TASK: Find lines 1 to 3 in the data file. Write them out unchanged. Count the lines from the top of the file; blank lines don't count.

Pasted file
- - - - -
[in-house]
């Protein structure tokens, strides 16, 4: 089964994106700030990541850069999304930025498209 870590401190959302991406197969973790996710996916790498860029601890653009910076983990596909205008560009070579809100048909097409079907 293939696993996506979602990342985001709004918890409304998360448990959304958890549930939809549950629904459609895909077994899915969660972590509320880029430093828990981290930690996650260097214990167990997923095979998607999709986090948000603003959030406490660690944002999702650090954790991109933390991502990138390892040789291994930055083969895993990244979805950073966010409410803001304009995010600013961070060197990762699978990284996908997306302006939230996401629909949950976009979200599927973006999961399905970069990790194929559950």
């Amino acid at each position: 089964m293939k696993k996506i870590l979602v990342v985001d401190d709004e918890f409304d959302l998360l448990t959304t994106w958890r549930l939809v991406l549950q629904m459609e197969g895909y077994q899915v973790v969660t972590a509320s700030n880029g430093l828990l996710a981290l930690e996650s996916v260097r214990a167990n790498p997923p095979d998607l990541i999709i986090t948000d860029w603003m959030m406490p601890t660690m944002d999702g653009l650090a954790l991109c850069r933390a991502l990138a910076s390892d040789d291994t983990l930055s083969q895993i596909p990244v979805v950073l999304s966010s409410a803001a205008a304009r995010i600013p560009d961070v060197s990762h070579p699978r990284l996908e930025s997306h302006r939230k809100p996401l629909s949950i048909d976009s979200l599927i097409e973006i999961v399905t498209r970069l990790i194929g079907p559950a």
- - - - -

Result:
[in-house]
């Protein structure tokens, strides 16, 4: 089964994106700030990541850069999304930025498209 870590401190959302991406197969973790996710996916790498860029601890653009910076983990596909205008560009070579809100048909097409079907 293939696993996506979602990342985001709004918890409304998360448990959304958890549930939809549950629904459609895909077994899915969660972590509320880029430093828990981290930690996650260097214990167990997923095979998607999709986090948000603003959030406490660690944002999702650090954790991109933390991502990138390892040789291994930055083969895993990244979805950073966010409410803001304009995010600013961070060197990762699978990284996908997306302006939230996401629909949950976009979200599927973006999961399905970069990790194929559950």
């Amino acid at each position: 089964m293939k696993k996506i870590l979602v990342v985001d401190d709004e918890f409304d959302l998360l448990t959304t994106w958890r549930l939809v991406l549950q629904m459609e197969g895909y077994q899915v973790v969660t972590a509320s700030n880029g430093l828990l996710a981290l930690e996650s996916v260097r214990a167990n790498p997923p095979d998607l990541i999709i986090t948000d860029w603003m959030m406490p601890t660690m944002d999702g653009l650090a954790l991109c850069r933390a991502l990138a910076s390892d040789d291994t983990l930055s083969q895993i596909p990244v979805v950073l999304s966010s409410a803001a205008a304009r995010i600013p560009d961070v060197s990762h070579p699978r990284l996908e930025s997306h302006r939230k809100p996401l629909s949950i048909d976009s979200l599927i097409e973006i999961v399905t498209r970069l990790i194929g079907p559950a």